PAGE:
Matt tried everything to get Janell to California. He begged the hospitals to allow him to pay cash. But without health insurance, hospitals were nervous about taking her.
Finally, UCLA agreed to take them for $125,000 up front for the surgery, treatment, and recovery.
Matt started a GoFundMe page to raise cash for her emergency healthcare.Screenshot/GoFundMe
The next morning they woke up to more than $17,000 in donations. In a week, they had raised more than $175,000.
The couple was thankful for the kindness of strangers. They realized how odd their situation had become and got a little stir crazy in ICU. As entertainers with a sense of humor, Matt wrote a song about their stranded state.
Unfortunately, UCLA quadrupled the original estimate. Matt couldn’t raise half a million dollars. Shortly thereafter, the University California, San Diego (UCSD) heard about the couple and offered to help for $200,000 total.
They needed $200,000 in cash to give to the hospital and an extra $10,500 to transport her there.
By March 22, they were able to raise enough money and took out personal loans for the rest. UCSD agreed to pick them up in a helicopter on March 24 and scheduled her for surgery.
After two and a half hours, Janell’s surgery was deemed successful. She’s now recovering in the safety of a hospital that better understands her condition.
Matt doesn’t know how much of her hospital stay will be covered by insurance:
“The hospital is going to bill the insurance company. It remains to be seen if they will pay at all. The only way I could get here was to pay cash and hope the insurance would pay after. Basically, the insurance wasn’t counting on us coming up with the cash. I really don’t know what happens from here.”
Right now, he’s thankful that his wife was able to get the specialized surgery that she needed:
“UCSD heard our story and wanted to help. I’m very grateful to them. This facility is incredibly professional. The doctors are good communicators. We’re in the right place. I’m just so happy to be here.”
Matt thinks it’s ridiculous that his family had to raise money to provide his wife with access to surgery that doctors recommended.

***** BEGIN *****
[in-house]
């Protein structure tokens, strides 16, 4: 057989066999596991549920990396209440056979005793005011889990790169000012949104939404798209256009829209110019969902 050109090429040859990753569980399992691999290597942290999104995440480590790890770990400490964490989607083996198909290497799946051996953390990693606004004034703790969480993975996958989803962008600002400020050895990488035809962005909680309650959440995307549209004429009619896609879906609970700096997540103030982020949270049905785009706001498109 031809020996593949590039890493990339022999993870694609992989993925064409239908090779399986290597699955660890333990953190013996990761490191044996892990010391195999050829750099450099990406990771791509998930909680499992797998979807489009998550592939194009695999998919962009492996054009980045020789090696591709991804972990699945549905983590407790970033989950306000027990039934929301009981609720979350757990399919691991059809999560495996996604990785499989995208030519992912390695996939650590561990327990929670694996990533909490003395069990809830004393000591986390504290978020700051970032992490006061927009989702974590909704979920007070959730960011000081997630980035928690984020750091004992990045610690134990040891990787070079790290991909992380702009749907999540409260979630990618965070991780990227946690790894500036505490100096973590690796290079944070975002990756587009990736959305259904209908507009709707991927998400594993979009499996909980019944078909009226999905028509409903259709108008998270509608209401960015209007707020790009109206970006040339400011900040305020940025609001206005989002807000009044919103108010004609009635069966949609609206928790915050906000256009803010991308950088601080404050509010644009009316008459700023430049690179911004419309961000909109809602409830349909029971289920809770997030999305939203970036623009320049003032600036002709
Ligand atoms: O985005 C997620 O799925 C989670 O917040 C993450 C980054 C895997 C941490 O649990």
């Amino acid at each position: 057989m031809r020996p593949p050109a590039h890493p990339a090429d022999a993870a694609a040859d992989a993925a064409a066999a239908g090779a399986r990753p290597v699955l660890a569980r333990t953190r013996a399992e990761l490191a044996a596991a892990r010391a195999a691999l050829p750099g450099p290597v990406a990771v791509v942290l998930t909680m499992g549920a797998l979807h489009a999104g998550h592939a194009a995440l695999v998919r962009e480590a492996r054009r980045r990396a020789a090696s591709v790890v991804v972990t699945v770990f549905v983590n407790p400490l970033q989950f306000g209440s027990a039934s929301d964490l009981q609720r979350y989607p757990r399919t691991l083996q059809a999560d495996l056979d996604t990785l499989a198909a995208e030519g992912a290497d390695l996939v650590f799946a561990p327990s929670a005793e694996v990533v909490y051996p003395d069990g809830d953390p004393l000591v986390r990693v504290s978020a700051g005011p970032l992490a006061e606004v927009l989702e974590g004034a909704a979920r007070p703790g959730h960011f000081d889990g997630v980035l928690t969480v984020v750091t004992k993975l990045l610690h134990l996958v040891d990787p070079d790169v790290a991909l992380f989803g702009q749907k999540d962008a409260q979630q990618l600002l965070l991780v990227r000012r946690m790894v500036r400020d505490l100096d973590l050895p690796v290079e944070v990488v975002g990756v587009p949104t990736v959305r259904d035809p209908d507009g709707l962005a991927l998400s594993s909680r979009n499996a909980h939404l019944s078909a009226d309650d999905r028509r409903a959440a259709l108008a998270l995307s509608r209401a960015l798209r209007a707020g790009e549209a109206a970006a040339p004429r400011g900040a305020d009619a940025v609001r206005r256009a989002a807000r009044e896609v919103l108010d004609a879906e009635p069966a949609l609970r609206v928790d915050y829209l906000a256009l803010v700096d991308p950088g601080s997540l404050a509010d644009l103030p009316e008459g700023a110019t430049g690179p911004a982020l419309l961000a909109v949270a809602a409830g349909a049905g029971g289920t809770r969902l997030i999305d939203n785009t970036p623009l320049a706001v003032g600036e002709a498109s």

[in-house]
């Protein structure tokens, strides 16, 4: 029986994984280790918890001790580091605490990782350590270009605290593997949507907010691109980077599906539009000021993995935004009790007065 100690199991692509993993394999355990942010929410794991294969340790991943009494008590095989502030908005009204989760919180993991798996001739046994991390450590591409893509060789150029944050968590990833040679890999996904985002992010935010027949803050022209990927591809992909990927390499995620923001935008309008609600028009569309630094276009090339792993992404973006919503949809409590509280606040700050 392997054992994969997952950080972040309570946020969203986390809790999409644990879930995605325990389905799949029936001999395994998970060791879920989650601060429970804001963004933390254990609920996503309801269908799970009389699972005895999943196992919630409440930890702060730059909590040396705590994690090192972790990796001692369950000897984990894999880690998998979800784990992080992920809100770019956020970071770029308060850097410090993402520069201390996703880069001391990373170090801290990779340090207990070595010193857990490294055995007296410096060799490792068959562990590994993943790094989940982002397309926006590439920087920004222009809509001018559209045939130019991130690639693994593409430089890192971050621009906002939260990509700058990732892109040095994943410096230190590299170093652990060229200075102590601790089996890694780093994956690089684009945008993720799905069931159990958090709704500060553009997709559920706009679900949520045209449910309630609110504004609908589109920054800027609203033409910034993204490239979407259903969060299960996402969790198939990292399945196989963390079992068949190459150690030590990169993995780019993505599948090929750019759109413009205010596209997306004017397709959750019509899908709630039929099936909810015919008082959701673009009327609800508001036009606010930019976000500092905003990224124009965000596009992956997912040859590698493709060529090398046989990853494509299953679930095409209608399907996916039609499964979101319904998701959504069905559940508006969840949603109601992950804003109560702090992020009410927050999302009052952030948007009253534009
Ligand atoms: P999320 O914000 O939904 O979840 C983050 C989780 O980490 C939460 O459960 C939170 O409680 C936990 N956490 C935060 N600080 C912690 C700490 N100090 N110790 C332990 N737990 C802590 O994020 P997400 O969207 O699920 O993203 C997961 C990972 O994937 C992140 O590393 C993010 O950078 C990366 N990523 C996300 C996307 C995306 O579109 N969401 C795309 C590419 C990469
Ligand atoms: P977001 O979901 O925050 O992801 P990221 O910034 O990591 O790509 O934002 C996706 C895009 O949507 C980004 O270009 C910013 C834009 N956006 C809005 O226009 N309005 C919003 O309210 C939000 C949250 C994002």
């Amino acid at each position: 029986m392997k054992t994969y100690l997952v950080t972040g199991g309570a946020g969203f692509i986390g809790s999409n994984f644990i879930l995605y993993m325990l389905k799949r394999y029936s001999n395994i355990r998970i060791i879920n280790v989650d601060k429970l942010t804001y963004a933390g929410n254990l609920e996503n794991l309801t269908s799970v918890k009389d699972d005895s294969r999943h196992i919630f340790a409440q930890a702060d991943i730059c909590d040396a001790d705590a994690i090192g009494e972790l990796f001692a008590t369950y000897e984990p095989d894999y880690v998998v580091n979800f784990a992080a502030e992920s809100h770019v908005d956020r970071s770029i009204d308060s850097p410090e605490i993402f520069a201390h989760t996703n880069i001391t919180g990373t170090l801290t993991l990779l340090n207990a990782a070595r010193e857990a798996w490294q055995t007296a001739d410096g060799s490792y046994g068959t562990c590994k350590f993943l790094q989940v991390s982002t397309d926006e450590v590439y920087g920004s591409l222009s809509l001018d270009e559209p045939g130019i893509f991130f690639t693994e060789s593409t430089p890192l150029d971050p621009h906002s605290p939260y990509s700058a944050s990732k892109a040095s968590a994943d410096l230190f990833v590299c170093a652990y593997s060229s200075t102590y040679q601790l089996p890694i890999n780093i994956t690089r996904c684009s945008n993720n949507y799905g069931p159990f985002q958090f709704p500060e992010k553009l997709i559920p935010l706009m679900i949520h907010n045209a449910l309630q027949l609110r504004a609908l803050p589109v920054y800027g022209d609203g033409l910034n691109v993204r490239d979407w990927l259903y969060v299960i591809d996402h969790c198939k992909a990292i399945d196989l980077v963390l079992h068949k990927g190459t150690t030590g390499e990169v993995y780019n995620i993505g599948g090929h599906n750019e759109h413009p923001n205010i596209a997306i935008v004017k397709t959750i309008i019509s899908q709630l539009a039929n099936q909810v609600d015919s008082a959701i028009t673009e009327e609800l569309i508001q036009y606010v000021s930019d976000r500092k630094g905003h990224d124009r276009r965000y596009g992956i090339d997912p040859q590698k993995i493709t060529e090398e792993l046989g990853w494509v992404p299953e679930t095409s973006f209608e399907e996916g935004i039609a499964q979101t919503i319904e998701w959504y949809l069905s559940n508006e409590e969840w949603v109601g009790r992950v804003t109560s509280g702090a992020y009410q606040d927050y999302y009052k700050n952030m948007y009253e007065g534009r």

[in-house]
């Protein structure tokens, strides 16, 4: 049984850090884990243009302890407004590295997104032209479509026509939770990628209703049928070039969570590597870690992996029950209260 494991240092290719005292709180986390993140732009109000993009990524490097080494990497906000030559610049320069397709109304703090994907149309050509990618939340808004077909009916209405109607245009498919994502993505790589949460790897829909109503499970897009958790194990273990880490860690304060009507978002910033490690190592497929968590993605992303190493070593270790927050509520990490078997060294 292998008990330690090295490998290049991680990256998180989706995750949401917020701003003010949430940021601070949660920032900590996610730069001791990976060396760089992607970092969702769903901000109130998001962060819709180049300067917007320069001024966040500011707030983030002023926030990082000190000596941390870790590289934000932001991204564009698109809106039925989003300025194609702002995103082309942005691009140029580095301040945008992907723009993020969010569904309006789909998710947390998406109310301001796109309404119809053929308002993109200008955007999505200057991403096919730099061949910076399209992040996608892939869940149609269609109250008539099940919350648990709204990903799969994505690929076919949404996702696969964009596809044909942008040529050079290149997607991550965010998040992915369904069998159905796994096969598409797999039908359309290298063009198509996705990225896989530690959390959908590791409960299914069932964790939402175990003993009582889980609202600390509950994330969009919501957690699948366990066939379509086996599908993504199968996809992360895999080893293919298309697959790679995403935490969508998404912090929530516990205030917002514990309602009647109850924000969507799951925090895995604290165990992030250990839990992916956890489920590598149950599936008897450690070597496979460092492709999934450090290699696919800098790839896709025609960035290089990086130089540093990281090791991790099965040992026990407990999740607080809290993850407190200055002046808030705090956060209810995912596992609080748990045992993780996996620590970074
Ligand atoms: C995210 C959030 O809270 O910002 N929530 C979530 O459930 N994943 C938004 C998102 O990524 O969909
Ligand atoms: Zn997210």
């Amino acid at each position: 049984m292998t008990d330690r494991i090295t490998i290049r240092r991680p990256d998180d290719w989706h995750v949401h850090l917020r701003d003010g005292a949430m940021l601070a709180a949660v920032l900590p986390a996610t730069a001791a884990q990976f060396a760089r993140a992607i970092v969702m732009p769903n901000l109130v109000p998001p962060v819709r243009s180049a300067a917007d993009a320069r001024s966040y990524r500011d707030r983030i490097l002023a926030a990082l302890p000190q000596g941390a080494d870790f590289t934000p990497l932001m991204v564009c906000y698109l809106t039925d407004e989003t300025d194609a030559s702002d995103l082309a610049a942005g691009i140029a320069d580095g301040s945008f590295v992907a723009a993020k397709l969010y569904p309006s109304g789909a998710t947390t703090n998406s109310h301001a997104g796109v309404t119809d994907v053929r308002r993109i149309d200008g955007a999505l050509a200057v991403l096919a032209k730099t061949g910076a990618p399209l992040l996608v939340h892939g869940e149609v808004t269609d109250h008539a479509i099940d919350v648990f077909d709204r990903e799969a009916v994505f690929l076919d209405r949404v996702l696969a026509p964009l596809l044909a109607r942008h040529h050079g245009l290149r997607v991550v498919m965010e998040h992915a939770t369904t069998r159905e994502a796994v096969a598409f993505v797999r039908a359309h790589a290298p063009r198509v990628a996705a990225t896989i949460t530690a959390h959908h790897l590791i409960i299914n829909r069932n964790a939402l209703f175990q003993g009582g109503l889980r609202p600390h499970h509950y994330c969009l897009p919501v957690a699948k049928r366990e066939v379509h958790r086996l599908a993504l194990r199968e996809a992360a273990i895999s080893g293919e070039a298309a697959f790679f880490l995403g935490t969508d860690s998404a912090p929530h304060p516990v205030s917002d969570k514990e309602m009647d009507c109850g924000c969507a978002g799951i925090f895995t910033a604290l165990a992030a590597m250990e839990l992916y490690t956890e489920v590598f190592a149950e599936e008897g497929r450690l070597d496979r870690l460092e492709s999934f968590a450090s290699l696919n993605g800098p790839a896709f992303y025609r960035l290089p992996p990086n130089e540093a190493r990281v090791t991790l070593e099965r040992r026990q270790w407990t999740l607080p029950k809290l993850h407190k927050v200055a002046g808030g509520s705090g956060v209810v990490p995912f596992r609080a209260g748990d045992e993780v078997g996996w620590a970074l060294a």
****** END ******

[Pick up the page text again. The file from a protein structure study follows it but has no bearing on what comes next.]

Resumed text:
While he personally doesn’t want to publicize his story, he knows that his wife’s experience is an example of the problems in the health care system.GoFundMe
As Congress continues to work on a new health care plan, he wanted to be sure this loophole in coverage would be addressed:
“Democrats and Republicans have to quit jacking around and making health care political. The people caught in the middle don’t care about the politics. We care about getting health care right. Politicians have lost sight of the problems people are facing and the people they are supposed to serve.”
He believes hundreds of people donated to their GoFundMe page because they were tired of seeing the health care system trample individual people:
“People are tired of the system working against their friends. The whole medical system, insurance included, has been really hard on people.”
Matt said that he personally was better off before the Affordable Care Act was put in place. He purchased Allied National in 2016 when United Healthcare tripled in price. At the time, he thought it was an affordable substitute for their previous insurance.
Now he believes the insurance company uses this loophole to avoid coverage without denying procedures:
“They said they don’t pre-authorize anything. It wasn’t just us. But what hospital is going to take you knowing they might not get paid?”
IJR reached out to NCE, Allied National, and Spring Valley Hospital for more information, but they refused to comment at this time.
If it wasn’t for Matt’s ambition and love for his wife, Janell could’ve died. But it was never an option for him to give up on getting her the health care she deserved.